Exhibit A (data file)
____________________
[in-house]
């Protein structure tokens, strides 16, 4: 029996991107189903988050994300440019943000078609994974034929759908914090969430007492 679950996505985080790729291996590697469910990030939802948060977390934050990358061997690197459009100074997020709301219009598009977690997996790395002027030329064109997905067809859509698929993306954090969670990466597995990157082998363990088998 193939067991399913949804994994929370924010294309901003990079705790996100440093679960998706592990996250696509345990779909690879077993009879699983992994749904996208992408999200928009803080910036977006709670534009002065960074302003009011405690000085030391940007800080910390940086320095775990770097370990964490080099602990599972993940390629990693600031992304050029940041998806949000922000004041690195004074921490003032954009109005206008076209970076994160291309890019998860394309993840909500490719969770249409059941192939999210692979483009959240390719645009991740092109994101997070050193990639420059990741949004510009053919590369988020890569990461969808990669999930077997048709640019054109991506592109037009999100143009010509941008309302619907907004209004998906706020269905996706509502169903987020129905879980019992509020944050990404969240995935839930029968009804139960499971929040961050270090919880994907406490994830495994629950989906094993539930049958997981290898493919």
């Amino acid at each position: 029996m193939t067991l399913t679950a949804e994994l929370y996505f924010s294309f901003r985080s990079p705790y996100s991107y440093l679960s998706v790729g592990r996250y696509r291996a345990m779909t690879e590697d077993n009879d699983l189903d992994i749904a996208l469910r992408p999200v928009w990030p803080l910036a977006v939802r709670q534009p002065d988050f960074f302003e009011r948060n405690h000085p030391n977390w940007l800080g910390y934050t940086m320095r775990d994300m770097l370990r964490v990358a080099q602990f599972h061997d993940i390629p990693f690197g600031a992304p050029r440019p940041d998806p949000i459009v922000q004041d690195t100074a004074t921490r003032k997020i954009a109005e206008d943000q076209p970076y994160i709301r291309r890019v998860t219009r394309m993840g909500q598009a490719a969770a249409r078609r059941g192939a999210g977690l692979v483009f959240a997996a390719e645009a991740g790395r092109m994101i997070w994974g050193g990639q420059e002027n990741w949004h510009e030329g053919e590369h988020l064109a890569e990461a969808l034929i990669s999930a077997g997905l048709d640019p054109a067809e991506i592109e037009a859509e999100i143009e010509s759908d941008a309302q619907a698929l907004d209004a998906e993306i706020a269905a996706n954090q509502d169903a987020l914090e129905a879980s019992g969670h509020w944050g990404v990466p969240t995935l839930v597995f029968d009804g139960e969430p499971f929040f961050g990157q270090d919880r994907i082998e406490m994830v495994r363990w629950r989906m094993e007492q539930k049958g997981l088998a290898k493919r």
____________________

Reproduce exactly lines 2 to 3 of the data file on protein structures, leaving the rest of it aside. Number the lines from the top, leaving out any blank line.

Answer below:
């Protein structure tokens, strides 16, 4: 029996991107189903988050994300440019943000078609994974034929759908914090969430007492 679950996505985080790729291996590697469910990030939802948060977390934050990358061997690197459009100074997020709301219009598009977690997996790395002027030329064109997905067809859509698929993306954090969670990466597995990157082998363990088998 193939067991399913949804994994929370924010294309901003990079705790996100440093679960998706592990996250696509345990779909690879077993009879699983992994749904996208992408999200928009803080910036977006709670534009002065960074302003009011405690000085030391940007800080910390940086320095775990770097370990964490080099602990599972993940390629990693600031992304050029940041998806949000922000004041690195004074921490003032954009109005206008076209970076994160291309890019998860394309993840909500490719969770249409059941192939999210692979483009959240390719645009991740092109994101997070050193990639420059990741949004510009053919590369988020890569990461969808990669999930077997048709640019054109991506592109037009999100143009010509941008309302619907907004209004998906706020269905996706509502169903987020129905879980019992509020944050990404969240995935839930029968009804139960499971929040961050270090919880994907406490994830495994629950989906094993539930049958997981290898493919």
């Amino acid at each position: 029996m193939t067991l399913t679950a949804e994994l929370y996505f924010s294309f901003r985080s990079p705790y996100s991107y440093l679960s998706v790729g592990r996250y696509r291996a345990m779909t690879e590697d077993n009879d699983l189903d992994i749904a996208l469910r992408p999200v928009w990030p803080l910036a977006v939802r709670q534009p002065d988050f960074f302003e009011r948060n405690h000085p030391n977390w940007l800080g910390y934050t940086m320095r775990d994300m770097l370990r964490v990358a080099q602990f599972h061997d993940i390629p990693f690197g600031a992304p050029r440019p940041d998806p949000i459009v922000q004041d690195t100074a004074t921490r003032k997020i954009a109005e206008d943000q076209p970076y994160i709301r291309r890019v998860t219009r394309m993840g909500q598009a490719a969770a249409r078609r059941g192939a999210g977690l692979v483009f959240a997996a390719e645009a991740g790395r092109m994101i997070w994974g050193g990639q420059e002027n990741w949004h510009e030329g053919e590369h988020l064109a890569e990461a969808l034929i990669s999930a077997g997905l048709d640019p054109a067809e991506i592109e037009a859509e999100i143009e010509s759908d941008a309302q619907a698929l907004d209004a998906e993306i706020a269905a996706n954090q509502d169903a987020l914090e129905a879980s019992g969670h509020w944050g990404v990466p969240t995935l839930v597995f029968d009804g139960e969430p499971f929040f961050g990157q270090d919880r994907i082998e406490m994830v495994r363990w629950r989906m094993e007492q539930k049958g997981l088998a290898k493919r």